Oral antibiotic use and risk of colorectal cancer in the United Kingdom, 1989-2012

A matched case-control study

Jiajia Zhang, Charles Haines, Alastair J.M. Watson, Andrew R. Hart, Mary Jane Platt, Andrew Mark Pardoll, Sara Cosgrove, Kelly Gebo, Cynthia Louise Sears

Research output: Contribution to journalArticle

Abstract

Background: Microbiome dysbiosis predisposes to colorectal cancer (CRC), but a population-based study of oral antibiotic exposure and risk patterns is lacking. Objective: To assess the association between oral antibiotic use and CRC risk. Design: A matched case-control study (incident CRC cases and up to five matched controls) was performed using the Clinical Practice Research Datalink from 1989 to 2012. Results: 28 980 CRC cases and 137 077 controls were identified. Oral antibiotic use was associated with CRC risk, but effects differed by anatomical location. Antibiotic use increased the risk of colon cancer in a dose-dependent fashion (ptrend <0.001). The risk was observed after minimal use, and was greatest in the proximal colon and with antibiotics with anti-anaerobic activity. In contrast, an inverse association was detected between antibiotic use and rectal cancers (ptrend=0.003), particularly with length of antibiotic exposure >60 days (adjusted OR (aOR), 0.85, 95% CI 0.79 to 0.93) as compared with no antibiotic exposure. Penicillins, particularly ampicillin/amoxicillin increased the risk of colon cancer (aOR=1.09 (1.05 to 1.13)), whereas tetracyclines reduced the risk of rectal cancer (aOR=0.90 (0.84 to 0.97)). Significant interactions were detected between antibiotic use and tumour location (colon vs rectum, pinteraction<0.001; proximal colon versus distal colon, pinteraction=0.019). The antibiotic-cancer association was found for antibiotic exposure occurring >10 years before diagnosis (aOR=1.17 (1.06 to 1.31)). Conclusion: Oral antibiotic use is associated with an increased risk of colon cancer but a reduced risk of rectal cancer. This effect heterogeneity may suggest differences in gut microbiota and carcinogenesis mechanisms along the lower intestinal tract.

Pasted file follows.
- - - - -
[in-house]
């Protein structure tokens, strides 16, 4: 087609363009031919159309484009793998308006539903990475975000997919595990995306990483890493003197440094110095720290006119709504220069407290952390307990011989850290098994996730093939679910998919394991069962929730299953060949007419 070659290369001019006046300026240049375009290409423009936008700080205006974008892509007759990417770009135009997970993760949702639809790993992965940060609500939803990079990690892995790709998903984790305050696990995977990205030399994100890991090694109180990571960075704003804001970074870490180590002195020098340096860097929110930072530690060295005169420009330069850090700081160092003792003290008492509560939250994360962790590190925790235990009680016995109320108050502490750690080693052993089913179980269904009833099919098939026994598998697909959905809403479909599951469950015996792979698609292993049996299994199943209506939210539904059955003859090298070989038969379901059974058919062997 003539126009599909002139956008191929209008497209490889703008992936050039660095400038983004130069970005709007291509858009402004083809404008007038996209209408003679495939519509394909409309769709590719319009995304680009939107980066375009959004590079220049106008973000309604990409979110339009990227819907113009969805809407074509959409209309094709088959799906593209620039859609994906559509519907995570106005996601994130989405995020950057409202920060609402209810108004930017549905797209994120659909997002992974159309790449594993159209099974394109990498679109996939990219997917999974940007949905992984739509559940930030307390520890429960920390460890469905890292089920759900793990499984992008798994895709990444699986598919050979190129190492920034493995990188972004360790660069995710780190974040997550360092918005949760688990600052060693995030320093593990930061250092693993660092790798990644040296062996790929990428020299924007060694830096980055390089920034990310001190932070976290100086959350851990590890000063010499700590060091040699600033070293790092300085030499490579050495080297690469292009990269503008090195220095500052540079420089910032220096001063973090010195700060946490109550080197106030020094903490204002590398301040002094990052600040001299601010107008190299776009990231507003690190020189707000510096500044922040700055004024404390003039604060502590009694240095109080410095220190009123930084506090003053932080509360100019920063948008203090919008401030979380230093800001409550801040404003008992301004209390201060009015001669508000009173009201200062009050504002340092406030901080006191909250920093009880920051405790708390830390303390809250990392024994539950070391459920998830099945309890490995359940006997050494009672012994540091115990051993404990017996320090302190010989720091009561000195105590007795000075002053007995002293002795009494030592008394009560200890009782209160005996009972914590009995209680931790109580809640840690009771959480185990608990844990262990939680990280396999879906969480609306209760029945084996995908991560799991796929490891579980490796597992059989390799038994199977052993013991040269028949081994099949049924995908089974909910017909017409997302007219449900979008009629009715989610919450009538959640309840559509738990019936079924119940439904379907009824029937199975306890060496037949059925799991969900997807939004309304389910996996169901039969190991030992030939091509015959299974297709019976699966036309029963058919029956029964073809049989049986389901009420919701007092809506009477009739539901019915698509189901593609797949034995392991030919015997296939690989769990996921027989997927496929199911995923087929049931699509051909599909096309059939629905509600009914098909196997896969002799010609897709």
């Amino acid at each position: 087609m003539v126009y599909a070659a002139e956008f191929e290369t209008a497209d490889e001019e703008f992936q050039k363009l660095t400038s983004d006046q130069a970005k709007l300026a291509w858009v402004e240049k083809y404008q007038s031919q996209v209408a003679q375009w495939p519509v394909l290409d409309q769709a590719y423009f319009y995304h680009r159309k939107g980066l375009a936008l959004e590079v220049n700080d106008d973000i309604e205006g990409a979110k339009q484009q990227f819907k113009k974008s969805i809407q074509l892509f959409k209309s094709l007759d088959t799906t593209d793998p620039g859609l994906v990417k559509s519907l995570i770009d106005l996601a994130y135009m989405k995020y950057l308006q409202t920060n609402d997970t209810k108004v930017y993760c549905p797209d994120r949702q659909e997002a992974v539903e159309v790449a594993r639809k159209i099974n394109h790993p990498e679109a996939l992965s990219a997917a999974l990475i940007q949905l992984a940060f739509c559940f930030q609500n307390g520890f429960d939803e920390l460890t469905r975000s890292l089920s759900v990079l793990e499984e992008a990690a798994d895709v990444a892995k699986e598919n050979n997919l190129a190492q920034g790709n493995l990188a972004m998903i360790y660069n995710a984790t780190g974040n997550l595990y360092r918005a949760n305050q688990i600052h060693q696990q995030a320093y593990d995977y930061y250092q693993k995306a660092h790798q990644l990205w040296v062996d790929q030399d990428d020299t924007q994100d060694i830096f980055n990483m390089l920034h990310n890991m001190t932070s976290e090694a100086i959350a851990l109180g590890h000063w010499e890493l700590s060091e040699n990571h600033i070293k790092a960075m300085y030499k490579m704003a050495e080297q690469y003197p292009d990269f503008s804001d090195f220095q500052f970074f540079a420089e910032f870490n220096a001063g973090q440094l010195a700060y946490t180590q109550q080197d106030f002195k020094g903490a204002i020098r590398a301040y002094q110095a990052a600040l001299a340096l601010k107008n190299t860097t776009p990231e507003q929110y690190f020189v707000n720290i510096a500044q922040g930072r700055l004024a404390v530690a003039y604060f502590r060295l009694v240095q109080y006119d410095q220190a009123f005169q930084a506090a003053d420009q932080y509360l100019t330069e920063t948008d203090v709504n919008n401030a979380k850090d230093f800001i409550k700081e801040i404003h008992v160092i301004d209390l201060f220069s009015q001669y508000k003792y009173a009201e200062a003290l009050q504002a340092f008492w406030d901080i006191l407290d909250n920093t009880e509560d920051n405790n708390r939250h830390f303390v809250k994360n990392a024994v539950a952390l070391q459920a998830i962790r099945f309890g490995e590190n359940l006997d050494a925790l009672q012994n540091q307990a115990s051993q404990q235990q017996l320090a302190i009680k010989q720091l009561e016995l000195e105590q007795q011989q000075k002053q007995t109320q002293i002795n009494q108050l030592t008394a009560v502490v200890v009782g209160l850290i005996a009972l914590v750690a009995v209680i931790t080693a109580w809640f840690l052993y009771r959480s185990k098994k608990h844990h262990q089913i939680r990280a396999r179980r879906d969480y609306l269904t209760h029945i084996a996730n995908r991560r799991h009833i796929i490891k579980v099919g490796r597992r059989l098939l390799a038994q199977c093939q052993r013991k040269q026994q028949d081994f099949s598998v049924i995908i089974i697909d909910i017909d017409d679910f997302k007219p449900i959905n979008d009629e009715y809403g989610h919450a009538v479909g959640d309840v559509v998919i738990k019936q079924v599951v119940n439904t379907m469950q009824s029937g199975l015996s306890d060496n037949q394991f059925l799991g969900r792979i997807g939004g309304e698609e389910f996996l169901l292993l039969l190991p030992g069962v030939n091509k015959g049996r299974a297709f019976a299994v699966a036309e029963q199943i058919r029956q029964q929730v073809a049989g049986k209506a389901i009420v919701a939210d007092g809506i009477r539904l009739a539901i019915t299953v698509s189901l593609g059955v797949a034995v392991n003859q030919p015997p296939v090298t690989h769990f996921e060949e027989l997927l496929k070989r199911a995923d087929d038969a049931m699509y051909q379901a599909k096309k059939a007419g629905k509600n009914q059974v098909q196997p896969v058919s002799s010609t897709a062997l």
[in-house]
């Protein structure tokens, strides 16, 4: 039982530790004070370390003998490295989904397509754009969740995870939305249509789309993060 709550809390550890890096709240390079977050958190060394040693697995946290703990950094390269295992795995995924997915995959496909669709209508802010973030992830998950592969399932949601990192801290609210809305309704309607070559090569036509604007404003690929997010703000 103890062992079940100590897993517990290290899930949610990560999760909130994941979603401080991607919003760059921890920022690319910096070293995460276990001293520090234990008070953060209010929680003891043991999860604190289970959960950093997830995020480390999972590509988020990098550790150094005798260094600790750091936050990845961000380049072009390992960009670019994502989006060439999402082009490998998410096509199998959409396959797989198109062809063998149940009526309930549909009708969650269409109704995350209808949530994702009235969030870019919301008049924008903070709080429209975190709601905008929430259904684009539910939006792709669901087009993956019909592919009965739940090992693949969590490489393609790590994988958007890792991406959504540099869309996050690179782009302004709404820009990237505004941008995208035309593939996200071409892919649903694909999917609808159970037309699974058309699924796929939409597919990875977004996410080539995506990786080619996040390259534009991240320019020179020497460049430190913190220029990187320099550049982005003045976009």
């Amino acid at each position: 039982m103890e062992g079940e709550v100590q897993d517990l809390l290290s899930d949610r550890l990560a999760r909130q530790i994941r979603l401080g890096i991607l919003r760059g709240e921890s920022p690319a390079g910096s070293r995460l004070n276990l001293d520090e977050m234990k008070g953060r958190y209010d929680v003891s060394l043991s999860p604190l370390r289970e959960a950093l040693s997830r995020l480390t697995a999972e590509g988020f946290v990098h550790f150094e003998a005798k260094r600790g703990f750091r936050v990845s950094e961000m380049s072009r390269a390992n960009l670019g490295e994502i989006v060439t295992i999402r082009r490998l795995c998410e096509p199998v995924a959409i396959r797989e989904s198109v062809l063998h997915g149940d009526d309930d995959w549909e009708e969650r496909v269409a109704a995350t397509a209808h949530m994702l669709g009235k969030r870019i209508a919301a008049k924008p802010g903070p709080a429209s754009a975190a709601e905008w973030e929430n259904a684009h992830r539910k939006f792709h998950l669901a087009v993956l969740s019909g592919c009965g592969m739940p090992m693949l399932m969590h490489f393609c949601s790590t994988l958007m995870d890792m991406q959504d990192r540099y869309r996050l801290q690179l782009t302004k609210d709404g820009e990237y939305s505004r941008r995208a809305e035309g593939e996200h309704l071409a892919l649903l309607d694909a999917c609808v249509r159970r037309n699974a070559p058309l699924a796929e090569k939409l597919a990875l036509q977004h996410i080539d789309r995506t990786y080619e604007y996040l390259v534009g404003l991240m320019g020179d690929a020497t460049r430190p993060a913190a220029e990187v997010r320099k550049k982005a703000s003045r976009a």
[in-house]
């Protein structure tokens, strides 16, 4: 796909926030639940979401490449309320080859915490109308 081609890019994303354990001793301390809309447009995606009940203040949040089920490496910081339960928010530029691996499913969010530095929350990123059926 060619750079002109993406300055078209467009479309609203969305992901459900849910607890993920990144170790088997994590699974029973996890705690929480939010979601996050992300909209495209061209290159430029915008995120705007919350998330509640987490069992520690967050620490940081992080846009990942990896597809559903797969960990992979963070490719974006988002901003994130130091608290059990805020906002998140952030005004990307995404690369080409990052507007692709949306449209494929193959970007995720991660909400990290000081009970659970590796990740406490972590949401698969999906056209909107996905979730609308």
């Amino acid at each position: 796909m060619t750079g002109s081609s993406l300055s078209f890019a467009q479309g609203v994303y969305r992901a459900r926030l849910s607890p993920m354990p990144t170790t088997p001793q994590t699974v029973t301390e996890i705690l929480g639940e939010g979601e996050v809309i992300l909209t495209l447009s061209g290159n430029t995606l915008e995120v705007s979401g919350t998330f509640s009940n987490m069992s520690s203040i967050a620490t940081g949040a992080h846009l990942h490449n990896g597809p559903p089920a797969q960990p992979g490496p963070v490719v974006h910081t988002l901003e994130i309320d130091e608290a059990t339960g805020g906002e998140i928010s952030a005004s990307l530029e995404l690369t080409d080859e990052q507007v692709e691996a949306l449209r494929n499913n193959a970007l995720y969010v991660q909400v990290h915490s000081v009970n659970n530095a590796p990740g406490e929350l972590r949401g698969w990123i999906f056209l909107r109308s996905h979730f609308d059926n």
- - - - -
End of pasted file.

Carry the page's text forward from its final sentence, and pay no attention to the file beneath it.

Original languageEnglish (US)
JournalGut
DOIs
StateAccepted/In press - Jan 1 2019

Fingerprint

Case-Control Studies
Colorectal Neoplasms
Anti-Bacterial Agents
Colonic Neoplasms
Rectal Neoplasms
Dysbiosis
Tetracyclines
United Kingdom
Microbiota
Amoxicillin
Ampicillin
Rectum
Penicillins
Colon
Carcinogenesis
Research
Population
Neoplasms

Keywords

  • antibiotics
  • cancer risk
  • colorectal cancer
  • tumor location

ASJC Scopus subject areas

  • Gastroenterology

Cite this

Oral antibiotic use and risk of colorectal cancer in the United Kingdom, 1989-2012 : A matched case-control study. / Zhang, Jiajia; Haines, Charles; Watson, Alastair J.M.; Hart, Andrew R.; Platt, Mary Jane; Pardoll, Andrew Mark; Cosgrove, Sara; Gebo, Kelly; Sears, Cynthia Louise.

In: Gut, 01.01.2019.

Research output: Contribution to journalArticle

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title = "Oral antibiotic use and risk of colorectal cancer in the United Kingdom, 1989-2012: A matched case-control study",
abstract = "Background: Microbiome dysbiosis predisposes to colorectal cancer (CRC), but a population-based study of oral antibiotic exposure and risk patterns is lacking. Objective: To assess the association between oral antibiotic use and CRC risk. Design: A matched case-control study (incident CRC cases and up to five matched controls) was performed using the Clinical Practice Research Datalink from 1989 to 2012. Results: 28 980 CRC cases and 137 077 controls were identified. Oral antibiotic use was associated with CRC risk, but effects differed by anatomical location. Antibiotic use increased the risk of colon cancer in a dose-dependent fashion (ptrend <0.001). The risk was observed after minimal use, and was greatest in the proximal colon and with antibiotics with anti-anaerobic activity. In contrast, an inverse association was detected between antibiotic use and rectal cancers (ptrend=0.003), particularly with length of antibiotic exposure >60 days (adjusted OR (aOR), 0.85, 95{\%} CI 0.79 to 0.93) as compared with no antibiotic exposure. Penicillins, particularly ampicillin/amoxicillin increased the risk of colon cancer (aOR=1.09 (1.05 to 1.13)), whereas tetracyclines reduced the risk of rectal cancer (aOR=0.90 (0.84 to 0.97)). Significant interactions were detected between antibiotic use and tumour location (colon vs rectum, pinteraction<0.001; proximal colon versus distal colon, pinteraction=0.019). The antibiotic-cancer association was found for antibiotic exposure occurring >10 years before diagnosis (aOR=1.17 (1.06 to 1.31)). Conclusion: Oral antibiotic use is associated with an increased risk of colon cancer but a reduced risk of rectal cancer. This effect heterogeneity may suggest differences in gut microbiota and carcinogenesis mechanisms along the lower intestinal tract.",